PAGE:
Wildly optimistic reports began to circulate that the war could be won by the end of the year.
A UPI report from London by Harrison Salisbury said:
"The Allies are believed to be revising their strategy in the light of the Italian situation for a spectacular drive to come to grips with Germany this fall and possibly end the European war by Christmas."
However no one would go on the record making that claim.
It was clear that Italy was in chaos and an opportunity had suddenly opened for the Allies.
In Florida the navy blimp K-74 was shot down by a German submarine. It would be the only airship downed in the war. All but one of the 11 man crew were rescued in the Atlantic off of Florida.
The blimp had succeeded in protecting merchant ships and the damage to U-134 forced the craft to return to base in August. Enroute home the sub would be intercepted by Royal Air Force bombers and sunk in the Bay of Biscay.
General George Patton would tarnish his reputation with two incidents about this time.
On August 1, 1943 he slapped an enlisted man in a hospital near Nicosia, Sicily. The man was suffering from a moderately severe case of psychoneurotic anxiety and told Patton, "I guess I can't take it."
The general slapped him in the face with his gloves and physically threw him out of the tent as he unleashed a torrent of abuse at him.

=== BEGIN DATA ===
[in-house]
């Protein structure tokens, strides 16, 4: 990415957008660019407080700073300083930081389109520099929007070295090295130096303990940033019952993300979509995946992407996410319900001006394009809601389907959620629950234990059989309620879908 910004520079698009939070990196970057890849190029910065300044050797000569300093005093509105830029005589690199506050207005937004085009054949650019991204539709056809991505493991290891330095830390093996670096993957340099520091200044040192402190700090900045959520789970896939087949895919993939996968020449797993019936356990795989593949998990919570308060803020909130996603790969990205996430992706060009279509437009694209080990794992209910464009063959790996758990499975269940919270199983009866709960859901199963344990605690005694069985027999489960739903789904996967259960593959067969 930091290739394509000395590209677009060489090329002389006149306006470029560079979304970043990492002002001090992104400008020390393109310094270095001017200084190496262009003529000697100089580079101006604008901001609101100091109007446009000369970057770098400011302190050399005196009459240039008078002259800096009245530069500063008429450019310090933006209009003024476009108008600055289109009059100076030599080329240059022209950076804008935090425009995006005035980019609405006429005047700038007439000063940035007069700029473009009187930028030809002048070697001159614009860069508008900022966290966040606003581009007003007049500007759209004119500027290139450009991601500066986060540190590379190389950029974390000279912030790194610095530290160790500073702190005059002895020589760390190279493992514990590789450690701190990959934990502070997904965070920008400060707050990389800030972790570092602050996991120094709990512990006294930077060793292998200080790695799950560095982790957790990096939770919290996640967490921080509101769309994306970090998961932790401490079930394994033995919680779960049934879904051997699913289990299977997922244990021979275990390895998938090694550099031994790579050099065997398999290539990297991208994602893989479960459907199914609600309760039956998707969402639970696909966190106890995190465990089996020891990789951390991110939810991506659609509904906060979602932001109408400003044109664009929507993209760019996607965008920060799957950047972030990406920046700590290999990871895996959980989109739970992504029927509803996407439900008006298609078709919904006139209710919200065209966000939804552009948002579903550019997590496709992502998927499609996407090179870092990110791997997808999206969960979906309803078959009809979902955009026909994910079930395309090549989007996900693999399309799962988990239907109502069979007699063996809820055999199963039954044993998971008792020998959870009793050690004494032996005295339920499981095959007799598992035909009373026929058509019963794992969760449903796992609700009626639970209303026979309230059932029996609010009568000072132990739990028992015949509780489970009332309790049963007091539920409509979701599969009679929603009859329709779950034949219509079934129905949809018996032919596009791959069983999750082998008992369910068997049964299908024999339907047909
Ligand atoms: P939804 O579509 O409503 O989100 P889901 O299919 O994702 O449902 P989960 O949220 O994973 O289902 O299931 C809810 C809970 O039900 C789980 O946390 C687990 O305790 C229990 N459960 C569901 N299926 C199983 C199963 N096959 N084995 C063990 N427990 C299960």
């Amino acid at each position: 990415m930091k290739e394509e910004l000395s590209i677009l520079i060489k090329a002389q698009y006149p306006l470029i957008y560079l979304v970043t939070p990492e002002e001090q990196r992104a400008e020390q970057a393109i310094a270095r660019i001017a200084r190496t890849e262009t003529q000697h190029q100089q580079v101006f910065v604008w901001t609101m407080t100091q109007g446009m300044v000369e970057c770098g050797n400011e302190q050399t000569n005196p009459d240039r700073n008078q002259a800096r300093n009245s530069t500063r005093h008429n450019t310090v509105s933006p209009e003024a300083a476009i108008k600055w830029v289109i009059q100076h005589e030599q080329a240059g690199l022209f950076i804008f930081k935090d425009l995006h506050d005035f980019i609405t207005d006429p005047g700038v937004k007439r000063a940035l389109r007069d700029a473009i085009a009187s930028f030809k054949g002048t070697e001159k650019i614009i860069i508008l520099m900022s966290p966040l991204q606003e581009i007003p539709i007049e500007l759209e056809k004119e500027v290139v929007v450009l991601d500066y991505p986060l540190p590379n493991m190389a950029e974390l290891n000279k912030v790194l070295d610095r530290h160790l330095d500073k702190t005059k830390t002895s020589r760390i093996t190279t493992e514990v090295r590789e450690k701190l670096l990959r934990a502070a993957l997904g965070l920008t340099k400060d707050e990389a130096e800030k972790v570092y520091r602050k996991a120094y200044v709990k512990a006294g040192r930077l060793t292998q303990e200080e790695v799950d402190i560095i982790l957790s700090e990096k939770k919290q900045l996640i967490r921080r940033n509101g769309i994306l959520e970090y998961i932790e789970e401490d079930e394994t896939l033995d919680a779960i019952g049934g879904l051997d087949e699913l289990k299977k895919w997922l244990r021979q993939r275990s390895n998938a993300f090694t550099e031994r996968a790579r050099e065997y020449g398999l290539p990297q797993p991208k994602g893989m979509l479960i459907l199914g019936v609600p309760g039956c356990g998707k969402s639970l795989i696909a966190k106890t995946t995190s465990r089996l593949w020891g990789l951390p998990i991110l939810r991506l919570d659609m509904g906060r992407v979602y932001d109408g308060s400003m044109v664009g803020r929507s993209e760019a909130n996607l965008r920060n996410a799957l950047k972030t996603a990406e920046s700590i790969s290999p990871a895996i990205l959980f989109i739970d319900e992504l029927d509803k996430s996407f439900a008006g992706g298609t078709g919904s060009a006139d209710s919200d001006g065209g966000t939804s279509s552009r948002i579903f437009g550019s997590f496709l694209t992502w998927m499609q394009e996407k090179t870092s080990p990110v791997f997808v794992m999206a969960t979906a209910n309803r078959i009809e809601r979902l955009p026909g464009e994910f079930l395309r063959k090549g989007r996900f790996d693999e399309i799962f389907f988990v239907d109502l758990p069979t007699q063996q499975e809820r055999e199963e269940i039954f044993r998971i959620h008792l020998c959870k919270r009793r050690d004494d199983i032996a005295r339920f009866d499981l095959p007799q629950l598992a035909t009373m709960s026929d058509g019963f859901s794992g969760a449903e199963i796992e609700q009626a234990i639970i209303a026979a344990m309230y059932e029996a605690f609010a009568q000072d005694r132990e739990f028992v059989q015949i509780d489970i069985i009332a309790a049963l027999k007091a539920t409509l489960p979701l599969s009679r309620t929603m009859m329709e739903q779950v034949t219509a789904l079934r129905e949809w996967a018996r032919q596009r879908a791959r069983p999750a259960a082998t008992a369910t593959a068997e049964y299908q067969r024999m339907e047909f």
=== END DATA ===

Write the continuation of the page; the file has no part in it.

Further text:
Ten days later a malaria victim was slapped at another hospital. A shell shocked enlisted man quivering in his cot was faced with Patton, pistol drawn saying "You ought to be lined up against a wall and shot."
The general later told a doctor, " I won't have these cowardly bastards hanging around our hospitals. We'll probably have to shoot them sometime anyway, or we'll raise a breed of morons."
Patton would later apologize and was reprimanded by General Eisenhower.
When he stood in front of his troops in September Patton said, "I thought I'd stand here and let you fellows see if I am as big a son of a bitch as you think I am.
On August 2, 1943 PT-109 would be sunk, rammed by a Japanese destroyer on a moonless night in Blackett Strait, Solmon Islands. Eleven of the 13 crewmen would survive and elude the Japanese including Lt. John F. Kennedy.
In Allied bombing raids from July 24-Aug 2 the police president of Hamburg estimated 41, 800 deaths.